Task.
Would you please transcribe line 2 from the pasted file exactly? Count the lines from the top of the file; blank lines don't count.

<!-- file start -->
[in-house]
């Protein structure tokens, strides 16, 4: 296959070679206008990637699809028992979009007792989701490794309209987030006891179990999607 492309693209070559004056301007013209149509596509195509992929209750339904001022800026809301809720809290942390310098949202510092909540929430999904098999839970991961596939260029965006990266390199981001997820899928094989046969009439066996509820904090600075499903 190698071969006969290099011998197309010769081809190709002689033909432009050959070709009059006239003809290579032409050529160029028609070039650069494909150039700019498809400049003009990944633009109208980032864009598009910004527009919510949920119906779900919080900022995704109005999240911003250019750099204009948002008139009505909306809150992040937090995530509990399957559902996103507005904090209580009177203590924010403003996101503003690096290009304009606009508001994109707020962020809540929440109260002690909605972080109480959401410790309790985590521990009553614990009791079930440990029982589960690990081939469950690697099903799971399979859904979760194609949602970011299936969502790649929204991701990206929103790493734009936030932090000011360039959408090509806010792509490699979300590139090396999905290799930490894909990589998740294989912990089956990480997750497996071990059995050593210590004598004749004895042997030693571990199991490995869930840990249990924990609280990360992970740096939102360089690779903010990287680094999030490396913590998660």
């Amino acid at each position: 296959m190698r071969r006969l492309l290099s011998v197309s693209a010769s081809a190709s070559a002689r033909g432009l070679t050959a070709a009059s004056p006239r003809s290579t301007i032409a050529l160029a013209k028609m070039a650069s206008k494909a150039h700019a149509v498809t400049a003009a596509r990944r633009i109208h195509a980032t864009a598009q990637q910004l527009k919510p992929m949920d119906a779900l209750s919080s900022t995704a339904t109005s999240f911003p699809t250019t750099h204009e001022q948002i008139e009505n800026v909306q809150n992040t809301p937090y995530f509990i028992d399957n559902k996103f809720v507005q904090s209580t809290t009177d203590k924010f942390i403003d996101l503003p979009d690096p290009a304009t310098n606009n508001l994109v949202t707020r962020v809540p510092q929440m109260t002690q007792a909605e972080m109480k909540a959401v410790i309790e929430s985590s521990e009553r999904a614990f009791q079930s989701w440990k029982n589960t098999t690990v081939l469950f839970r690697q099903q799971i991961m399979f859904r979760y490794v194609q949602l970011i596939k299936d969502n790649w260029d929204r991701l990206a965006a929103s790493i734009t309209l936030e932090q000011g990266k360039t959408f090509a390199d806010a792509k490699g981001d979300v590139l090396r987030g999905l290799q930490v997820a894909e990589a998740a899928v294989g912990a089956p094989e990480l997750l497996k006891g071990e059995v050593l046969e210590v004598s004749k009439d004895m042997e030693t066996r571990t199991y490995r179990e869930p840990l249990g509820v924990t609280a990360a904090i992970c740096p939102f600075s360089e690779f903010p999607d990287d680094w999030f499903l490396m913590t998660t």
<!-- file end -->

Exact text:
């Protein structure tokens, strides 16, 4: 296959070679206008990637699809028992979009007792989701490794309209987030006891179990999607 492309693209070559004056301007013209149509596509195509992929209750339904001022800026809301809720809290942390310098949202510092909540929430999904098999839970991961596939260029965006990266390199981001997820899928094989046969009439066996509820904090600075499903 190698071969006969290099011998197309010769081809190709002689033909432009050959070709009059006239003809290579032409050529160029028609070039650069494909150039700019498809400049003009990944633009109208980032864009598009910004527009919510949920119906779900919080900022995704109005999240911003250019750099204009948002008139009505909306809150992040937090995530509990399957559902996103507005904090209580009177203590924010403003996101503003690096290009304009606009508001994109707020962020809540929440109260002690909605972080109480959401410790309790985590521990009553614990009791079930440990029982589960690990081939469950690697099903799971399979859904979760194609949602970011299936969502790649929204991701990206929103790493734009936030932090000011360039959408090509806010792509490699979300590139090396999905290799930490894909990589998740294989912990089956990480997750497996071990059995050593210590004598004749004895042997030693571990199991490995869930840990249990924990609280990360992970740096939102360089690779903010990287680094999030490396913590998660």